Jonathan Brun

St. Jean Baptiste, Quebec’s National Holiday

With Quebec’s national holiday fast approaching, I decided to reflect upon what it means to be Quebecois and a Canadian. The celebrations that take place on June 24th across Quebec act as a reminder that being from Quebec, or living in Quebec, is a unique experience. Sadly, I came to realize that regardless of your religious beliefs, Quebec heritage and place of origin, it is difficult to feel truly part of the celebrations on our national holiday unless you are “pure laine” or at the very least, brought up in a French neighborhood at a French school.

Unless your mother tongue is “Quebec” French, the French community ostracizes you. This sad truth is a display of Quebecois insecurity with being different from the North American English community. Leading to the point that if you are not a “pure laine” you will not be embraced to the same extent at events.

In stark contrast, on St. Patrick’s day, Ireland’s national holiday, anyone can take part in the festivities regardless of their proximity to any Irish heritage. It is no mystery that Ireland and Quebec retain similarities; both were oppressed by the British, struggled to survive in a global community, possess their own unique culture and have similar rural origins. The difference is most visible in the way that they are capable of allowing people to be Irish on their national holiday. I distinctly remember a bunch of Irishmen in Brussells who demanded that my friend and I accompany them to a local Irish Pub. I had never really spent any time with people from Ireland and had only the stereotypes we see in movies: dancing on tables, singing, and drinking.

Let me tell you, I was not disappointed. Promptly after arriving at the bar and ordering pints, we were singing and dancing. However, what struck me most was their welcoming attitude. They took in a couple of young, less than hip Canadians, for no particular reason. Somehow, I find this hard to imagine with a bunch of French Canadians doing the same, let alone on the National Holiday.

The main thrust of this brief cultural comparison is that Quebec should attempt to transform St. Jean Baptiste Day into a celebration of Quebec culture and values similar to that of St. Patrick’s day. It is true that St. Patty’s has become a reason for us to drink ourselves silly while we attend festive parades, but it also acts as a vessel to remind cities across the world of the existence of Ireland and the Irish people. Instead of promoting federalism in Quebec, perhaps we should promote Quebec in Canada and around the world.

Quebec has produced tremendous culture in the form of films, theatre, literature and music. The majority of high quality Canadian films come from Quebec. Tourists from around the world, and most notably from the United States come to visit our enclave of French liberalism. Many people have an idea of what Quebec is, great food, great culture and a certain “joie de vivre”; I am just not sure what Quebecois think Quebec is.

I recently listened to a sovereigntist radio station where they were debating the various merits of separation from Canada. It became quickly apparent that there was little to no consenus on why we should separate, how we should separate and what would happen afterwards. One guest suggested that a sovereign country would allow us to spend more money on social programs while another guest proposed that after a split, Quebec would have to become more economically right wing to show that we are capable of surviving on our own. Similar contradictions arose about Quebec’s possibilities regarding culture pre and post separation. More than disagreement, it was a display of a deep lack of understanding of what a sovereign state is, does and requires.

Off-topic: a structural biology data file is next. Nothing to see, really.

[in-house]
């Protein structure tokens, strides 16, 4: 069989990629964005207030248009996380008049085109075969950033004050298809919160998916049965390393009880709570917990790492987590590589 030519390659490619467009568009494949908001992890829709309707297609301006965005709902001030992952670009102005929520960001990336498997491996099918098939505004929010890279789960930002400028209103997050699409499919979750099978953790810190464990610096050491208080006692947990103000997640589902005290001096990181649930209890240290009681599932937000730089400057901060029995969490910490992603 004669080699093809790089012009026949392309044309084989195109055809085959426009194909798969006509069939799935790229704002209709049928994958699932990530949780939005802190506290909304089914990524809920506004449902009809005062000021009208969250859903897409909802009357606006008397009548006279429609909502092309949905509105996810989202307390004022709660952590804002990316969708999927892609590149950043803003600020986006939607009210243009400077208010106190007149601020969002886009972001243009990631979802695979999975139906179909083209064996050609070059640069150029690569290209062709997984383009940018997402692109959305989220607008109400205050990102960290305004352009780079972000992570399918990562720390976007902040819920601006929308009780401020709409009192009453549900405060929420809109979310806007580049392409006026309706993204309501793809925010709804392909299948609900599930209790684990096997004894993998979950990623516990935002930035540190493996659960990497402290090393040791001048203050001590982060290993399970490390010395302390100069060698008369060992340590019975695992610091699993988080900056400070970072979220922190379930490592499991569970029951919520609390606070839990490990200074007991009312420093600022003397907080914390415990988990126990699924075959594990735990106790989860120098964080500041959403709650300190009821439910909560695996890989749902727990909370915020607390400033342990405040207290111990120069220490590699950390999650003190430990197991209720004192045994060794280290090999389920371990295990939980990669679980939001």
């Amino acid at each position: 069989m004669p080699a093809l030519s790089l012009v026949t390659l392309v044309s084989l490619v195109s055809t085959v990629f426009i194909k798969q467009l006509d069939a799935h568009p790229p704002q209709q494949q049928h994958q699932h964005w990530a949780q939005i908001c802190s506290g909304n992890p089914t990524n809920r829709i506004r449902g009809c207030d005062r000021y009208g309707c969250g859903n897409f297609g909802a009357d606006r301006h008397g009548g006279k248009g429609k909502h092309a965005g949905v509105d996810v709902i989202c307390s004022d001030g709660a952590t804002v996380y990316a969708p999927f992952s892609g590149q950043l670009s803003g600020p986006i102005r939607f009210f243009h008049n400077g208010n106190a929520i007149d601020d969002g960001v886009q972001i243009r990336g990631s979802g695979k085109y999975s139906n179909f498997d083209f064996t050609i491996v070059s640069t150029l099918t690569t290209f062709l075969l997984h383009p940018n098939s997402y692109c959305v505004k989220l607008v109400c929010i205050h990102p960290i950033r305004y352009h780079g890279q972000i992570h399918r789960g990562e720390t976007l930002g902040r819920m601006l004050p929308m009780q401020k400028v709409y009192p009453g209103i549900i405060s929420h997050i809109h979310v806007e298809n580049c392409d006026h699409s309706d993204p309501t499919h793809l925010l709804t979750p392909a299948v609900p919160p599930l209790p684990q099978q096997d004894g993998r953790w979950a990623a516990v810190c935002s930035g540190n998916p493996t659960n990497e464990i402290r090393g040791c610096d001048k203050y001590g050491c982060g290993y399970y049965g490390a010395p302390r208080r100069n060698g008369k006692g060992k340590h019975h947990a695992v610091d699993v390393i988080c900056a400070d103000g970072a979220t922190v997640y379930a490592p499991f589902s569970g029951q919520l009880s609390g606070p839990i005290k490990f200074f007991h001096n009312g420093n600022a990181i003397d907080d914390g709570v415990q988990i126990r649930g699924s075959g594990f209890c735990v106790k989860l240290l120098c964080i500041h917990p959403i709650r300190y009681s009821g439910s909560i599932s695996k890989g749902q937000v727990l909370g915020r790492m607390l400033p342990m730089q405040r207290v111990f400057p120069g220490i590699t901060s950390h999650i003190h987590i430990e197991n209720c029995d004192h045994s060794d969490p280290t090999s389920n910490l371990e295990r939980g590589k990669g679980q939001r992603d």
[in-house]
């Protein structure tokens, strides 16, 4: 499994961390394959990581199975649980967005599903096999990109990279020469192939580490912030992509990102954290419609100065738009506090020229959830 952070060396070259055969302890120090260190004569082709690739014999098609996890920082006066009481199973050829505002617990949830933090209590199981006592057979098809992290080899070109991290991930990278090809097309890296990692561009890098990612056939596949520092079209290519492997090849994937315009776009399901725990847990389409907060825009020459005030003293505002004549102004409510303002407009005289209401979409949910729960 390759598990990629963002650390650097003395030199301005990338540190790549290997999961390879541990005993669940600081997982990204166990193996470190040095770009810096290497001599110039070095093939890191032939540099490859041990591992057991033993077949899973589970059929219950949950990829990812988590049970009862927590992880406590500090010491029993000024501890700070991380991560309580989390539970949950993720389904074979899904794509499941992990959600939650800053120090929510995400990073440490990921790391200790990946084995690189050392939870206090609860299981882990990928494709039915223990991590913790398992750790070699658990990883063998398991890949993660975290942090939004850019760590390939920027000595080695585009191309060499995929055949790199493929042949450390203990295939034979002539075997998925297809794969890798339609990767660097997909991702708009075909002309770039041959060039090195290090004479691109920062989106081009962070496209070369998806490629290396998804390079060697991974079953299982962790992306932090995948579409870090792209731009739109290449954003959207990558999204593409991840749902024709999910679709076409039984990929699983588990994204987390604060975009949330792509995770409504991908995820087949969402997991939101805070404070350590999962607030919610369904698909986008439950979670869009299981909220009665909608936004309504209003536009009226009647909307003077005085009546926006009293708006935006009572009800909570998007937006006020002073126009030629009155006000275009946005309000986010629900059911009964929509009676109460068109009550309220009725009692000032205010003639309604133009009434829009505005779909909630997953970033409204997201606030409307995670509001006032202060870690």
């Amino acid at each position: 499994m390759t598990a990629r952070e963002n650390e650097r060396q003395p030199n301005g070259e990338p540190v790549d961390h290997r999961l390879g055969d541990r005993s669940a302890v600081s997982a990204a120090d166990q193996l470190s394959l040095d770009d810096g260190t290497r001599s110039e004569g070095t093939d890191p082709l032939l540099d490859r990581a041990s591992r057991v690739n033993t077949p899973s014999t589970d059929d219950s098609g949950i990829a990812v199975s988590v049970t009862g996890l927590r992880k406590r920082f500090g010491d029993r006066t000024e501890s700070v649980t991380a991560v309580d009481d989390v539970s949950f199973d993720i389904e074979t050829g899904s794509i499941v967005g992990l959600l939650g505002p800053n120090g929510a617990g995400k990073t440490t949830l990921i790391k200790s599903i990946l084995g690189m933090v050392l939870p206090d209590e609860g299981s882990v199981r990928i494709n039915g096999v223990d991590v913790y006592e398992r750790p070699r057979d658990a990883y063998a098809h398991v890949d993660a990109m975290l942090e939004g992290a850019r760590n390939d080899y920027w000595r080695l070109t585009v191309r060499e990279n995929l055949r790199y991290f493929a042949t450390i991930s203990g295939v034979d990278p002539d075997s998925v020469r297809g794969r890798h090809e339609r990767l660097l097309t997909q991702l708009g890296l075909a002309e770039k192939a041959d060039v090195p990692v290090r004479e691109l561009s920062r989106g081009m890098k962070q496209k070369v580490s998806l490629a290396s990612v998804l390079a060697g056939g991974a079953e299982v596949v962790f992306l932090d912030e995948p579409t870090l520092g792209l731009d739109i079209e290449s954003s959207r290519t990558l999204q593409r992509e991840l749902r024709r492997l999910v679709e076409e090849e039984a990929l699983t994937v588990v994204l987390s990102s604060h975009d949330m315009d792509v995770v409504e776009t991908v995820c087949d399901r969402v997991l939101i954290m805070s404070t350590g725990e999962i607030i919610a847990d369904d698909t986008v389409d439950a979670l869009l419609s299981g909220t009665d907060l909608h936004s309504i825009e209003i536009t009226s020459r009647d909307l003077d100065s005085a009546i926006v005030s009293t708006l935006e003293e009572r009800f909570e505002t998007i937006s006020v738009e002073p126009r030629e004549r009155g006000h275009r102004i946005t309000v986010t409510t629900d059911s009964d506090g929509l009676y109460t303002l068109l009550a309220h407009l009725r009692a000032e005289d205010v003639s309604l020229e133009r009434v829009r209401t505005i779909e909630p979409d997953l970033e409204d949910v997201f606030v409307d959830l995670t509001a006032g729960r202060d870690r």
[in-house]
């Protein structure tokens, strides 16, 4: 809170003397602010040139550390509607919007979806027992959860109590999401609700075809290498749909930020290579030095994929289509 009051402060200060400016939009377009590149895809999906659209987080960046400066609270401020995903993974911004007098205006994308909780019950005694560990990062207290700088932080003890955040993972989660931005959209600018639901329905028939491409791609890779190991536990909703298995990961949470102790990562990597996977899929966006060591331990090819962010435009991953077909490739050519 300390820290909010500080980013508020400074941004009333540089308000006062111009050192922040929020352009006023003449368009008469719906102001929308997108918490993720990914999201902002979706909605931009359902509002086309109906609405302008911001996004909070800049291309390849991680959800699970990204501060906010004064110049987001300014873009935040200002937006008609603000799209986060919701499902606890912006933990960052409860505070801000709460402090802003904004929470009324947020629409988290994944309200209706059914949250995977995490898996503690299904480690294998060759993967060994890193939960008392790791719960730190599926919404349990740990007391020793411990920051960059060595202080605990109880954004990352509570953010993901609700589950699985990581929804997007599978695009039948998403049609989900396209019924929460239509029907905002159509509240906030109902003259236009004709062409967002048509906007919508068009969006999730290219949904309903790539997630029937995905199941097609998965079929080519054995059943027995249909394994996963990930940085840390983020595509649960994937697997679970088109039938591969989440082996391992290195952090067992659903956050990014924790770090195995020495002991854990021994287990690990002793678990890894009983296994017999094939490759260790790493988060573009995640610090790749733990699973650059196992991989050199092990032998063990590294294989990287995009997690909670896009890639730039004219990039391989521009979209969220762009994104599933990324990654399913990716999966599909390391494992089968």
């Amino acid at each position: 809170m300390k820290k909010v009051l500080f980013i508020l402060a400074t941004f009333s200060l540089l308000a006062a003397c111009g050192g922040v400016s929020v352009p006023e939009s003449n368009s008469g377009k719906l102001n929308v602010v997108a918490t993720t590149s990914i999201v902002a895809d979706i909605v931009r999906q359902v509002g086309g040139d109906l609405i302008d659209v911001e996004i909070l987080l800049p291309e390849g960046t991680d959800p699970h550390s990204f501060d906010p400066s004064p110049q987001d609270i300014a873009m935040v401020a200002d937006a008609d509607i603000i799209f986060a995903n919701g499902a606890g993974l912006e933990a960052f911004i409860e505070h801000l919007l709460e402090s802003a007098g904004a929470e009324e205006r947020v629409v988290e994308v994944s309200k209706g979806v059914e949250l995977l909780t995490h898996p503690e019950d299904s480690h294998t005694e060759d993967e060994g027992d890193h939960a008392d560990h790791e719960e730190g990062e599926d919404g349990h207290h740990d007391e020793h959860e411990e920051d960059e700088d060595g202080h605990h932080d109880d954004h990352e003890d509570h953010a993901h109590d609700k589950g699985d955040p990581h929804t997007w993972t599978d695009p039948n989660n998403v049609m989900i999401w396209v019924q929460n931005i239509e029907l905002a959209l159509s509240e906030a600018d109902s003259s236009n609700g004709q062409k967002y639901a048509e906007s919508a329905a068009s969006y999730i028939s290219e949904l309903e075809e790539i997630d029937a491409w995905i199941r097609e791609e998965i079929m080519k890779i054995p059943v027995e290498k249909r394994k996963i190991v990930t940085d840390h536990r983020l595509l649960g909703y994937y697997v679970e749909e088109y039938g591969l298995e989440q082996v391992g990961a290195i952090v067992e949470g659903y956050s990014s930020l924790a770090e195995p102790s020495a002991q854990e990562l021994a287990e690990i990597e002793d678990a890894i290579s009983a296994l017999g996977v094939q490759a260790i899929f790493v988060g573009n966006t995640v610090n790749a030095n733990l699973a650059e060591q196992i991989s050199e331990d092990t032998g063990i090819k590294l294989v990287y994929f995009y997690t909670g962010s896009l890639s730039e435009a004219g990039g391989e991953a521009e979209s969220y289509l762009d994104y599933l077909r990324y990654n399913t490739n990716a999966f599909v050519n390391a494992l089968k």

Most separatists simply want to separate on some fantasy that all will be better without a federal government, but fail to come to grips with the numerous problems that already exist at the provincial level and that we, as a community, have been unable to solve. They neglect to mention how they will build an army, embassies, and all the other responsibilities of the current Federal government. Sovereignty in and of itself is not necessarily a bad idea, but to be sovereign of Canada without a clear plan is.

Anyone in the third world would kill to come to Canada, let alone people in the first and second world. To separate from this great nation and try and improve on it, seems a little bit cocky. I also cannot stand the notion that two people, who do not share the same language cannot live and thrive together. If that were true, then perhaps Quebec should be separated into French and English enclaves where people can be at peace in their native tongue. Rather, it is the combination of French and English heritage that makes Quebec and Canada so strong. To give that up would destroy, not only Canada, but also Quebec.

Returning to the thrust of the essay; the idea that an English person cannot fully celebrate St. Jean Baptiste on June 24th is analogous to the concept that French and English Canadians cannot coexist. Our hesitancy to accept English-speaking Quebecers as Quebecers and French-speaking Quebecers as Canadians is not acceptable and is a pin in the Canada’s back. This pin, once removed, would allow us to move forwards with more power, drive and energy. We need start at a younger age and push the children more. We must encourage more exchanges between Quebec and other provinces, insist upon more French language courses at all Canadian schools and make French a prerequisite on all signs in Canada. Perhaps this year, French Quebecers can honor the memory of their patron saint and baptize all Canadians as Quebecers, if only for the the one day that is our national holiday.

Published on June 19, 2006